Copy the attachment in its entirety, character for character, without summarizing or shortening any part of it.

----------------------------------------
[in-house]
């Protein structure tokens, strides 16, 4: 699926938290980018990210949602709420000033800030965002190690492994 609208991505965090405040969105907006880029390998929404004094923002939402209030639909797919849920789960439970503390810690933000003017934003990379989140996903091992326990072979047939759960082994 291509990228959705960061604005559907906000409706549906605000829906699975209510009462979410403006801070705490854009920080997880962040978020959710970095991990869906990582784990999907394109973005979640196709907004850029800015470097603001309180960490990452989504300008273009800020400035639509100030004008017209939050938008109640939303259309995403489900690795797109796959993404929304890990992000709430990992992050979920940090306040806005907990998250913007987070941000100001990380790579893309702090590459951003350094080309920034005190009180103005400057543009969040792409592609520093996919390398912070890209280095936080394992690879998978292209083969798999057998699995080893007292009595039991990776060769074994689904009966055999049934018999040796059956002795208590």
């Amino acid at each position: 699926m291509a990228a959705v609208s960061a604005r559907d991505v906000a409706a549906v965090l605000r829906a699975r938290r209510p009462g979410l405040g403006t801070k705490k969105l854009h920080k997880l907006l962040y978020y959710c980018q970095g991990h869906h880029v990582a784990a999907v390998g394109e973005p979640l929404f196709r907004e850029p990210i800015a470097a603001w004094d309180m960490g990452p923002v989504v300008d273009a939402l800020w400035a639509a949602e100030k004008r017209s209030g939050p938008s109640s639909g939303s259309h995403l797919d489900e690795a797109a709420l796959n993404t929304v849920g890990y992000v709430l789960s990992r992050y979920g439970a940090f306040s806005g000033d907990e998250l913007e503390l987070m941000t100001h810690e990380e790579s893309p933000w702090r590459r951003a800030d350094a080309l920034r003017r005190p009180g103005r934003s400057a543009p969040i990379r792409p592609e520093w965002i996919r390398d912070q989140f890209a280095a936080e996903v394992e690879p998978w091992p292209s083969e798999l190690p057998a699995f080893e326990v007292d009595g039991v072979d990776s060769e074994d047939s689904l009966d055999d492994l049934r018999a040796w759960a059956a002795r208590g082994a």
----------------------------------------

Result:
[in-house]
């Protein structure tokens, strides 16, 4: 699926938290980018990210949602709420000033800030965002190690492994 609208991505965090405040969105907006880029390998929404004094923002939402209030639909797919849920789960439970503390810690933000003017934003990379989140996903091992326990072979047939759960082994 291509990228959705960061604005559907906000409706549906605000829906699975209510009462979410403006801070705490854009920080997880962040978020959710970095991990869906990582784990999907394109973005979640196709907004850029800015470097603001309180960490990452989504300008273009800020400035639509100030004008017209939050938008109640939303259309995403489900690795797109796959993404929304890990992000709430990992992050979920940090306040806005907990998250913007987070941000100001990380790579893309702090590459951003350094080309920034005190009180103005400057543009969040792409592609520093996919390398912070890209280095936080394992690879998978292209083969798999057998699995080893007292009595039991990776060769074994689904009966055999049934018999040796059956002795208590």
């Amino acid at each position: 699926m291509a990228a959705v609208s960061a604005r559907d991505v906000a409706a549906v965090l605000r829906a699975r938290r209510p009462g979410l405040g403006t801070k705490k969105l854009h920080k997880l907006l962040y978020y959710c980018q970095g991990h869906h880029v990582a784990a999907v390998g394109e973005p979640l929404f196709r907004e850029p990210i800015a470097a603001w004094d309180m960490g990452p923002v989504v300008d273009a939402l800020w400035a639509a949602e100030k004008r017209s209030g939050p938008s109640s639909g939303s259309h995403l797919d489900e690795a797109a709420l796959n993404t929304v849920g890990y992000v709430l789960s990992r992050y979920g439970a940090f306040s806005g000033d907990e998250l913007e503390l987070m941000t100001h810690e990380e790579s893309p933000w702090r590459r951003a800030d350094a080309l920034r003017r005190p009180g103005r934003s400057a543009p969040i990379r792409p592609e520093w965002i996919r390398d912070q989140f890209a280095a936080e996903v394992e690879p998978w091992p292209s083969e798999l190690p057998a699995f080893e326990v007292d009595g039991v072979d990776s060769e074994d047939s689904l009966d055999d492994l049934r018999a040796w759960a059956a002795r208590g082994a």